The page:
A few days ago I posted the shortest blog post ever posted on In the Limelight. In that post I stated very simply that this blog is inauthentic. Or more correctly, in the past it has been inauthentic. I promised a forthcoming explanation, and that is what this article is intended to be.
But what might first appear to be a simple task turns out not to be so simple. Because to explain why this blog has been inauthentic, I have to first establish what a lack of authenticity looks like, and to be honest I am having somewhat of a crisis of belief when it comes to what is authentic and what is not.
As you may know, about one month ago I participated in the Landmark Forum. Shortly before I took the forum I detailed how it came to be that I was taking the forum after having dismissed it as not just a scam, but a cult, a year earlier.
After completing it, I followed up with an article in which I did my best to articulate how amazingly beneficial I found the Landmark Forum to be.
Now, perhaps by coincidence, or perhaps my divine design, it happens that during this very same period I began reading several blogs that were intensely critical of some people in the personal development community that I had developed some degree of respect for. One of those blogs even linked to my article in which I exposed what I believe if the truth about Joe Vitale’s Miracles Coaching racket.
This created a bit of a problem for me. One one hand, the writer of this blog, Cosmic Connie, shared my distaste for Joe Vitale. One the other hand, she also had a real dislike for several people who I really respected, and the entire “new age” styled personal development “gurus” in general. I was forced to ask the difficult question: Was my faith in these people misplaced?
Part of the problem was that Cosmic Connie had written a rather scathing attack on Steve Pavlina, author of the blog Personal Development for Smart People and a book by the same name. And to be quite honest, what she wrote made me just a tad disappointed in Steve. I started to form some doubts about Steve’s authenticity, and question my own judgement of his character.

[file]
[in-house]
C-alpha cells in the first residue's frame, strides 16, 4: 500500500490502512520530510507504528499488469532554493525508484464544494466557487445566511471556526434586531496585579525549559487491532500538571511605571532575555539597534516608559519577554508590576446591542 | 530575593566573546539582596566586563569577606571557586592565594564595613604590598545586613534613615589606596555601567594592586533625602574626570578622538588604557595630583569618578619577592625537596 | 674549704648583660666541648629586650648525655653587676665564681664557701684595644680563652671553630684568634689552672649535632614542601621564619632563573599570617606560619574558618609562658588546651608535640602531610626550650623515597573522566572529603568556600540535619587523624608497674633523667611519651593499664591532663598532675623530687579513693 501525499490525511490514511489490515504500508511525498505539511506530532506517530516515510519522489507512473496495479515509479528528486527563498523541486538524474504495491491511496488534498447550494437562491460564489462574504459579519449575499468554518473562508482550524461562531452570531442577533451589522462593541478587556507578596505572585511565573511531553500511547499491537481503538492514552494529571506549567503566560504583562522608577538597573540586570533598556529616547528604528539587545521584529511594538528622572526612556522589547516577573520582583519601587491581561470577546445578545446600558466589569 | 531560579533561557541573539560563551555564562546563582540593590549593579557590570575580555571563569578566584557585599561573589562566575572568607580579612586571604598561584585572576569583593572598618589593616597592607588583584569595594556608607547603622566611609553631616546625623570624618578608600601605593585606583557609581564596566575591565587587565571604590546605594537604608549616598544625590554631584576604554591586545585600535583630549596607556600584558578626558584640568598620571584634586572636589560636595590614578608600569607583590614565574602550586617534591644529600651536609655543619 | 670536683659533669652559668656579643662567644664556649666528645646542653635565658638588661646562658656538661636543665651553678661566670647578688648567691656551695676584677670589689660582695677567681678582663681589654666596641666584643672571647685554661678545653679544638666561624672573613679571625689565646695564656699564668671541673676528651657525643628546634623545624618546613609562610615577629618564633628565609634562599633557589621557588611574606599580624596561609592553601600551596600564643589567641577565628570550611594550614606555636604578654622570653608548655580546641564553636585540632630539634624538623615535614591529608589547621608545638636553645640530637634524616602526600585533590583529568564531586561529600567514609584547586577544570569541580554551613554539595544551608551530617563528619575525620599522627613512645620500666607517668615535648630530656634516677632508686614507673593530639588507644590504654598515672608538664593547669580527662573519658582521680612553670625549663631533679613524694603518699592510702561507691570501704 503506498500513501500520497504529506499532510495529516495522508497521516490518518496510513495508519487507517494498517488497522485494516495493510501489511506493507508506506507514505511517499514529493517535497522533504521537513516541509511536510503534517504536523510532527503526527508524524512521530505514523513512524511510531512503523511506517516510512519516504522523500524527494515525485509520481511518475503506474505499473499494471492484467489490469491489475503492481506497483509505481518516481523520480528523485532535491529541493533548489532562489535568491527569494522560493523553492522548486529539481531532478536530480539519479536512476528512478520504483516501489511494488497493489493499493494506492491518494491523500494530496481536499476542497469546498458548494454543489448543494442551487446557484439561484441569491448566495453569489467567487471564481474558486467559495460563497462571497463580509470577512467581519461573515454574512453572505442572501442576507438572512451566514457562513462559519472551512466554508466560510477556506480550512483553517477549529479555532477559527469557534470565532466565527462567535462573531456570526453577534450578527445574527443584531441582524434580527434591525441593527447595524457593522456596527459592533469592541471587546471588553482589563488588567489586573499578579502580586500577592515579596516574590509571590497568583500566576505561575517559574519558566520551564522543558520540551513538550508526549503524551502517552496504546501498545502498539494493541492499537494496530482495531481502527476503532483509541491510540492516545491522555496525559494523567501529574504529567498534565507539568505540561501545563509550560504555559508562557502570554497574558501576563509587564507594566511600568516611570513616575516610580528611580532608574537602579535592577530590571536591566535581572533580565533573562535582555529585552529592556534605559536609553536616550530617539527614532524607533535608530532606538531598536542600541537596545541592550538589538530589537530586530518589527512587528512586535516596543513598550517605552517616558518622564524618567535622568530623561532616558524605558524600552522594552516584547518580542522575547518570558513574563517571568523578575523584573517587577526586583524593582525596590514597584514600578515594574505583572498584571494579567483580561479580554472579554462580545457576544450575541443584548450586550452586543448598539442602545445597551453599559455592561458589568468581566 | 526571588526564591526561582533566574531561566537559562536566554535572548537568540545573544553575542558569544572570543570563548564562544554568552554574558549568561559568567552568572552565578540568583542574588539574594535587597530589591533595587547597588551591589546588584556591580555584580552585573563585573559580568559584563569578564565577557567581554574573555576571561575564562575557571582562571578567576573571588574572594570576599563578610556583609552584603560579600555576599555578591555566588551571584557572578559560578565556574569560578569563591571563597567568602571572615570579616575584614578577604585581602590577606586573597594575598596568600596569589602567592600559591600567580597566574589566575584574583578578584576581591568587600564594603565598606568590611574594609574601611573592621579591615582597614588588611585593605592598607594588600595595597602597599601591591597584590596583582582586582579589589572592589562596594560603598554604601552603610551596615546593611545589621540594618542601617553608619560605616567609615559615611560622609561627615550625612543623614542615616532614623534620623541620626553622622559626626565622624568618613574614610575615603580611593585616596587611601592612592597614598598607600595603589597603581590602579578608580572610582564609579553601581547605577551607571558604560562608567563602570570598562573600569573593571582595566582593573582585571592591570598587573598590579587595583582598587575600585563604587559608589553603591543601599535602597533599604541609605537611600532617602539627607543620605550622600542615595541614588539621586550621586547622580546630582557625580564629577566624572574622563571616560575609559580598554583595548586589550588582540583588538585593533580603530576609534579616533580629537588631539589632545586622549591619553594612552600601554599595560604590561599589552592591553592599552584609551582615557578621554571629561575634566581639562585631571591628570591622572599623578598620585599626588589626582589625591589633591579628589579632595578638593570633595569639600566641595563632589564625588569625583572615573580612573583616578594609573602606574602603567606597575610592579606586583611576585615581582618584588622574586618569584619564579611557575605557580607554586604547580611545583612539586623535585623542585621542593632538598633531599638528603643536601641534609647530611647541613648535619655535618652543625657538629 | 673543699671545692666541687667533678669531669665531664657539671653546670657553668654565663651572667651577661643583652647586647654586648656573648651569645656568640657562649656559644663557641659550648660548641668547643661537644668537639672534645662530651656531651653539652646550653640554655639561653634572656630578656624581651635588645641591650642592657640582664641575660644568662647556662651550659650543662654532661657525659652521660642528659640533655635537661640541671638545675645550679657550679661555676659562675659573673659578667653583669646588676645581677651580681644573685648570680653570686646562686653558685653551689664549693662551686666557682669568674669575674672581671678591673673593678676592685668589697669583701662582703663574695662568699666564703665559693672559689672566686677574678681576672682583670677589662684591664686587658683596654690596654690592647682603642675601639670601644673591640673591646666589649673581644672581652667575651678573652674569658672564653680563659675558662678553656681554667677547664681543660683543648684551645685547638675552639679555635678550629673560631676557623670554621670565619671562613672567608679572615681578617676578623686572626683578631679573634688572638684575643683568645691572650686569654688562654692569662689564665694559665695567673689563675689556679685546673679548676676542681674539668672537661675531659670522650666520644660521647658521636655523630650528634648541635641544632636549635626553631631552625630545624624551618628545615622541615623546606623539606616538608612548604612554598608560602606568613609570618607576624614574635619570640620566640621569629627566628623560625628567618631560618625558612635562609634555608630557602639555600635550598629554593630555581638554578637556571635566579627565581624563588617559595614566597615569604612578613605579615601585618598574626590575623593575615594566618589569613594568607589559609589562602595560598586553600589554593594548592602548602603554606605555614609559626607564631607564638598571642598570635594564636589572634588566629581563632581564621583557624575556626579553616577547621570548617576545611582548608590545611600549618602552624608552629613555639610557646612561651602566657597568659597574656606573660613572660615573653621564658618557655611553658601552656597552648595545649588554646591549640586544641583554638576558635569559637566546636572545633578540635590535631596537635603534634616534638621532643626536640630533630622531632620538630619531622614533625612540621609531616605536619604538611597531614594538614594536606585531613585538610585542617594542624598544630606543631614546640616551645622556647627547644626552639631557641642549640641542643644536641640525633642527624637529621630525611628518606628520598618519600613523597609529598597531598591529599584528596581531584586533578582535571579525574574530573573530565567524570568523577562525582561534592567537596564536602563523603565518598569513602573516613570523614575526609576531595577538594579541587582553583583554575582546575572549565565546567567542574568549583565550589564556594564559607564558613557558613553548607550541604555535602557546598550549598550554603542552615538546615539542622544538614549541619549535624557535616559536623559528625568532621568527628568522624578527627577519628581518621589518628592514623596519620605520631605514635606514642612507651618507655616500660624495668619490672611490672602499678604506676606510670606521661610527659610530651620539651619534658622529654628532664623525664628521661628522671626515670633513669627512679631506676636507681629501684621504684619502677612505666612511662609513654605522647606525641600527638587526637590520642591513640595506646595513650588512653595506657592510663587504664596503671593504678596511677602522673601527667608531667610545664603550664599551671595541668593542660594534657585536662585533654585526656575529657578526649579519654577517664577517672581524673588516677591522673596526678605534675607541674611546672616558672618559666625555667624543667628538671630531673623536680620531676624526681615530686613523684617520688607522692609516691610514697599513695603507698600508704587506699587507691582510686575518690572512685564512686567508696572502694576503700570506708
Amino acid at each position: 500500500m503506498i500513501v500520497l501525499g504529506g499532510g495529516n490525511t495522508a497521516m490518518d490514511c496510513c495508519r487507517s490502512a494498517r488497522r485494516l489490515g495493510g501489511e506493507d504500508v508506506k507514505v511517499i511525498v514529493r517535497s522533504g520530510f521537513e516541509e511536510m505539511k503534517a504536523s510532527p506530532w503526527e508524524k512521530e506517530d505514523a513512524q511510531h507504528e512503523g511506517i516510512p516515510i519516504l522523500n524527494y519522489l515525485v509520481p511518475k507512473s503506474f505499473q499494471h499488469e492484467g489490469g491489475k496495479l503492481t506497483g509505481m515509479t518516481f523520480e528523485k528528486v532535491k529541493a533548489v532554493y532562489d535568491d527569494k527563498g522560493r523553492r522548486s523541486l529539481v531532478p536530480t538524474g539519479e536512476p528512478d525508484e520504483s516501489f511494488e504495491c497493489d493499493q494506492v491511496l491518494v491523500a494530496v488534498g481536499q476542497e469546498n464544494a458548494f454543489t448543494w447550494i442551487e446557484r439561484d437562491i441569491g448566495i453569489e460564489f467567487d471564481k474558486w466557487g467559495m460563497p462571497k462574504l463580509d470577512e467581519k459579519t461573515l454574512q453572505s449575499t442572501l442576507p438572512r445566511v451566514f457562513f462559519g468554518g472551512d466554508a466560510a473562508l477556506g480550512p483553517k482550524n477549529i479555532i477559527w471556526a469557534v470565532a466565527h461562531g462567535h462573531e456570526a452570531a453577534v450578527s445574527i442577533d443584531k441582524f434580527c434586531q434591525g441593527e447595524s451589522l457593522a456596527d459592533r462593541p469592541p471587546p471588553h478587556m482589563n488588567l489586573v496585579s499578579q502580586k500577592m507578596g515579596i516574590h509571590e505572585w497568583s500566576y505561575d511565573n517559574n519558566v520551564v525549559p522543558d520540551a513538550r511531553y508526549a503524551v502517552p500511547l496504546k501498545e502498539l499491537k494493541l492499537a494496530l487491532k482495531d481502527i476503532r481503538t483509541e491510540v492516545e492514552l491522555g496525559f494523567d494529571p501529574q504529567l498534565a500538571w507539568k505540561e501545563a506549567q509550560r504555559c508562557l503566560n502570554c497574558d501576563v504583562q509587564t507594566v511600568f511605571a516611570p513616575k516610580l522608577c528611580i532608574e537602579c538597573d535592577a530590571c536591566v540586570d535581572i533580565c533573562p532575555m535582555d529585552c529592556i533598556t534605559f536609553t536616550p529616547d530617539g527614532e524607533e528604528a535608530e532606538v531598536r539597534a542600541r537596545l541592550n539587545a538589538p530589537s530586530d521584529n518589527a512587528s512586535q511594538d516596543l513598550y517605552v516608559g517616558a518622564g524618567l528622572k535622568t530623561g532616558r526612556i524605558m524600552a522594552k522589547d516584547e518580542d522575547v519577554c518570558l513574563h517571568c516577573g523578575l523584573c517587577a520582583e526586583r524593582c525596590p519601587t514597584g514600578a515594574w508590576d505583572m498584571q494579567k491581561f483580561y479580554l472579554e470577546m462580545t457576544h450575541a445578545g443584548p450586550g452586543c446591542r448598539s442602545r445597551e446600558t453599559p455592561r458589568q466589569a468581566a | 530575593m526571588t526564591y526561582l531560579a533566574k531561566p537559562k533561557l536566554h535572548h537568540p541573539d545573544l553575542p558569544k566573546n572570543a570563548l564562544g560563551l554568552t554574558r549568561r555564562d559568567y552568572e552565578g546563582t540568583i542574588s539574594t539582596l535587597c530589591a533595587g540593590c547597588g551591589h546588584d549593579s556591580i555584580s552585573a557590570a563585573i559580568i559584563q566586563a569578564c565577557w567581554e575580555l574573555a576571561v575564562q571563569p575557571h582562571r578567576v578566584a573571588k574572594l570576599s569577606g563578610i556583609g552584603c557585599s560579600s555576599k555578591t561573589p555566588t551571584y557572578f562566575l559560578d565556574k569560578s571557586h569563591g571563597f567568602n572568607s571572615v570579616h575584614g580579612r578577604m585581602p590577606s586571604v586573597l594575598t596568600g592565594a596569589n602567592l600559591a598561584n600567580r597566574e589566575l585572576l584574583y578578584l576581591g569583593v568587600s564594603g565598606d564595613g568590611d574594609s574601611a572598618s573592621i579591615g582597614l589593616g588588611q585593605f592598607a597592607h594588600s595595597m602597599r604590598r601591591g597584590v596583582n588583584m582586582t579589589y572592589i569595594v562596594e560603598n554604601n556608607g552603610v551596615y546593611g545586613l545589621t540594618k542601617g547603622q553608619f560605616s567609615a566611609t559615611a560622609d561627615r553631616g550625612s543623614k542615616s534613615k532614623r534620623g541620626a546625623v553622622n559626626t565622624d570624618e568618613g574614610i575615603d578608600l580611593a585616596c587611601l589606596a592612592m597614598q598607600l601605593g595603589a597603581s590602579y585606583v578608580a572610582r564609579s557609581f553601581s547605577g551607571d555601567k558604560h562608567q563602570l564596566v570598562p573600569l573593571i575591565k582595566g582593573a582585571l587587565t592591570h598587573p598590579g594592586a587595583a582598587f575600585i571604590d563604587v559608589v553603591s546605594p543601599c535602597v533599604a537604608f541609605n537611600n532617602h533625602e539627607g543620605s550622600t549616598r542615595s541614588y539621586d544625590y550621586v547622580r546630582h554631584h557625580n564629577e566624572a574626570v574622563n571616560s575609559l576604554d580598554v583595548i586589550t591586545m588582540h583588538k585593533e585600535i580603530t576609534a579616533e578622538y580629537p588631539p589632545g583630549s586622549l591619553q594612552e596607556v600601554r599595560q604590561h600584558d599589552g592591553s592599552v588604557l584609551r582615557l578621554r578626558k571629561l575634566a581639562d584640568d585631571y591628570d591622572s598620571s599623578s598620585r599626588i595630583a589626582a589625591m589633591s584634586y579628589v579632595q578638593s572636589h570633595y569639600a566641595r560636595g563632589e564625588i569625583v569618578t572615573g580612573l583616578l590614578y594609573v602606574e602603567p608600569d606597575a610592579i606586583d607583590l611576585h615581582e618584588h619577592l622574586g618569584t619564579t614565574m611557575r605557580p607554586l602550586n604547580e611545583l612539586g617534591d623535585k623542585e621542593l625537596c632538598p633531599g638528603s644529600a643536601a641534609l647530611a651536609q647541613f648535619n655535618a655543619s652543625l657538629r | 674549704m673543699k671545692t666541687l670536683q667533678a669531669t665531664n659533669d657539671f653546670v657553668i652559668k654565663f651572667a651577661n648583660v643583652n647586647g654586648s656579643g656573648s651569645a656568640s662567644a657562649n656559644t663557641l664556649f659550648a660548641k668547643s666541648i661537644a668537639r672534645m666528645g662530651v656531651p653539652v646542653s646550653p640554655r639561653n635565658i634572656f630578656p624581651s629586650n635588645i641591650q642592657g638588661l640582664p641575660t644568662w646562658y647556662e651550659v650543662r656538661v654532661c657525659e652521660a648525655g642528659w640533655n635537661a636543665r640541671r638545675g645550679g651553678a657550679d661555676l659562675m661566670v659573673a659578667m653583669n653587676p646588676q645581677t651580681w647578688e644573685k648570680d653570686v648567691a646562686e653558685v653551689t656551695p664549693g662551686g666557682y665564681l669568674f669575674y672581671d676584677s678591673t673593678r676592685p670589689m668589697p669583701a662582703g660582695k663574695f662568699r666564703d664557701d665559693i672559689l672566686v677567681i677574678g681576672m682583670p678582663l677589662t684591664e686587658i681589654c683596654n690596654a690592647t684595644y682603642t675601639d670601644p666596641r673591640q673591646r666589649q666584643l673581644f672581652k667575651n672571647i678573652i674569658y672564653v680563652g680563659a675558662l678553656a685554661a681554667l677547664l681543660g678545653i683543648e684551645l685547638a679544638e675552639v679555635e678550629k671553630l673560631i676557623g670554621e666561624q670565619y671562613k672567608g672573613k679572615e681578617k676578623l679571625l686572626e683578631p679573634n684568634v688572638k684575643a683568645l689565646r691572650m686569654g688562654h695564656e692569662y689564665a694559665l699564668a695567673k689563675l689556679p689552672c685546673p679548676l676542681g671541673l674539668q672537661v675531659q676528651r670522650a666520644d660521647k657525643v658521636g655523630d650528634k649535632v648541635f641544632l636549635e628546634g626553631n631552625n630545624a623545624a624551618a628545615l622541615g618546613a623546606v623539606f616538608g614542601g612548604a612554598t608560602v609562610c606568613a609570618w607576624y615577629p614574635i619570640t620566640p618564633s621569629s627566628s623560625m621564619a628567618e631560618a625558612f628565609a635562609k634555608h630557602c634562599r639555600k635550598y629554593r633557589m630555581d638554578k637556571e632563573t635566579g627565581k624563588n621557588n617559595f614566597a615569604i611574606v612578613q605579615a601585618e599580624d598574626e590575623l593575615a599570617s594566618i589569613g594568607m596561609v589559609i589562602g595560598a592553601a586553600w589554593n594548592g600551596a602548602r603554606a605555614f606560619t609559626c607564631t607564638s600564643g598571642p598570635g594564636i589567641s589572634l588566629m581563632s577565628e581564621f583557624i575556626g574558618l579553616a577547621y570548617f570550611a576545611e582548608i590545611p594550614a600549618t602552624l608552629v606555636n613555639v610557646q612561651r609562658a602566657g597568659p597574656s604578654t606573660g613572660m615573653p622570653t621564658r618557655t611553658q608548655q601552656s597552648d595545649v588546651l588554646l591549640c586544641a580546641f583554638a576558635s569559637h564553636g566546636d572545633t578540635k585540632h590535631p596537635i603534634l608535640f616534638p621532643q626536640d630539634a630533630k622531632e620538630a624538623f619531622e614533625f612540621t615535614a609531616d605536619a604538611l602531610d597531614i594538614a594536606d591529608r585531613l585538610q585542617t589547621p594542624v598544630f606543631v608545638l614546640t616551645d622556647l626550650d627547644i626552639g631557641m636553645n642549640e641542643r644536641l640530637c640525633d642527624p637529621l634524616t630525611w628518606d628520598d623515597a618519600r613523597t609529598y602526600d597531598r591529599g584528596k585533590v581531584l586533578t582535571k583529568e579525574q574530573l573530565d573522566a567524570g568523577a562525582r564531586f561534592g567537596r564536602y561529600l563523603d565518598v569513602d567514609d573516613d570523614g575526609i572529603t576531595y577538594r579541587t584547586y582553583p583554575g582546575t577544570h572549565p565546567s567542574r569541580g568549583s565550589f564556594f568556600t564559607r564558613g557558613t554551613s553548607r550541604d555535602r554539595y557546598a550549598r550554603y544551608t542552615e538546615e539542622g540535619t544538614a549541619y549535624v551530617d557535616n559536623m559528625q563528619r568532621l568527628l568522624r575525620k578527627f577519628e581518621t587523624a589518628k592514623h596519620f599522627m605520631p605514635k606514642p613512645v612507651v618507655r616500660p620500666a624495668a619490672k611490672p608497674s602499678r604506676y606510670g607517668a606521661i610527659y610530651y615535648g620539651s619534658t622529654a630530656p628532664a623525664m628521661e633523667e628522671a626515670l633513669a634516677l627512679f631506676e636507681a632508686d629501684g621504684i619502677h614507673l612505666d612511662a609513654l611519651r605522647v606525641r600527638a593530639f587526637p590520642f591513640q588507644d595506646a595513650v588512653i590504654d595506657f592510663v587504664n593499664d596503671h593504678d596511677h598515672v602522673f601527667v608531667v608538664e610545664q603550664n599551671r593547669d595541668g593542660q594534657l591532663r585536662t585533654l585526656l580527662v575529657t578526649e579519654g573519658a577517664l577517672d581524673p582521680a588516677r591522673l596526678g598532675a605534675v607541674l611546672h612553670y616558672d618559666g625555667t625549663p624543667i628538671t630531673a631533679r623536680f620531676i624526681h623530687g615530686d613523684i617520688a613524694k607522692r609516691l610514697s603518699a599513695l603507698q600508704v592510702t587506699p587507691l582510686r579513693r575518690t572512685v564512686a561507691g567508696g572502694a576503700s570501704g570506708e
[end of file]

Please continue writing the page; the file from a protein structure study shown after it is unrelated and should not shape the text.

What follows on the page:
But why should I care about the character of Steve Pavlina, a stranger whom I have never met? Simple. I have admired what Steve has accomplished, and he has been something of an example to me. If I was aspiring to be like Steve, and Steve wasn’t such a good guy, then what did that say about me?
Also, if it was so easy for me to doubt Steve’s authenticity, then it must be insanely easy for people to doubt mine. I began to wonder what people thought of my article singing the praises of Landmark Forum. Did they think there was some benefit to me for promoting it (there isn’t)? Did they just think I had drunk the Kool-Aid?
The real source of this racket
I have written inauthentic bullshit on this blog in the past. Not so much recently, but in it’s earlier days, when I was trying to figure out what The Limelight was all about, I wrote stuff that I did not believe. Not that I didn’t want to believe it, but still, it was false. I was not sharing truth, I was sharing wishes. I wrote articles purely because I thought they would get my traffic, visitors, recognition, and to feed my ego. I was full of it.
So back to Steve. I decided to go back to his site and re-read his articles and fully expected to discover an inherent lack of authenticity that I had missed before.
I didn’t find it. In fact, I found the opposite. I found that Steve consistently came across like he was sharing his genuine belief. He wasn’t afraid to share his ugly side either, or expose his past, in sharp contrast to most other so-called gurus. I found I often disagreed with what he was saying this time around, and questioned his choices on a few occasions. But even so, I never saw any evidence that he was hiding anything. He was not a wolf in sheep’s clothing, nor a wolf in wolf’s clothing, just a flawed human being like the rest of us, who happens to have become very successful by sharing both his flaws and his insights with the world. Nothing wrong with that.
But what about his recent praise of Joe Vitale? Well, I have to remember that I used to like Joe Vitale too.
Naturally, I could be wrong. Steve really may be a world-class asshole. But that world-class asshole gives away an enormous amount of genuinely useful content on his blog. He’s never made a penny off me either, nor has he tried, so I have little to complain about.
Throwing babies out with bathwater
Let me get a few things off my chest. I HATE internet marketing gurus, or really anyone selling useless crap to suckers. That’s why I dislike Joe Vitale. He will attach his name to anything no matter how sucky it is as long as he thinks it will make him money. Joe has no authenticity.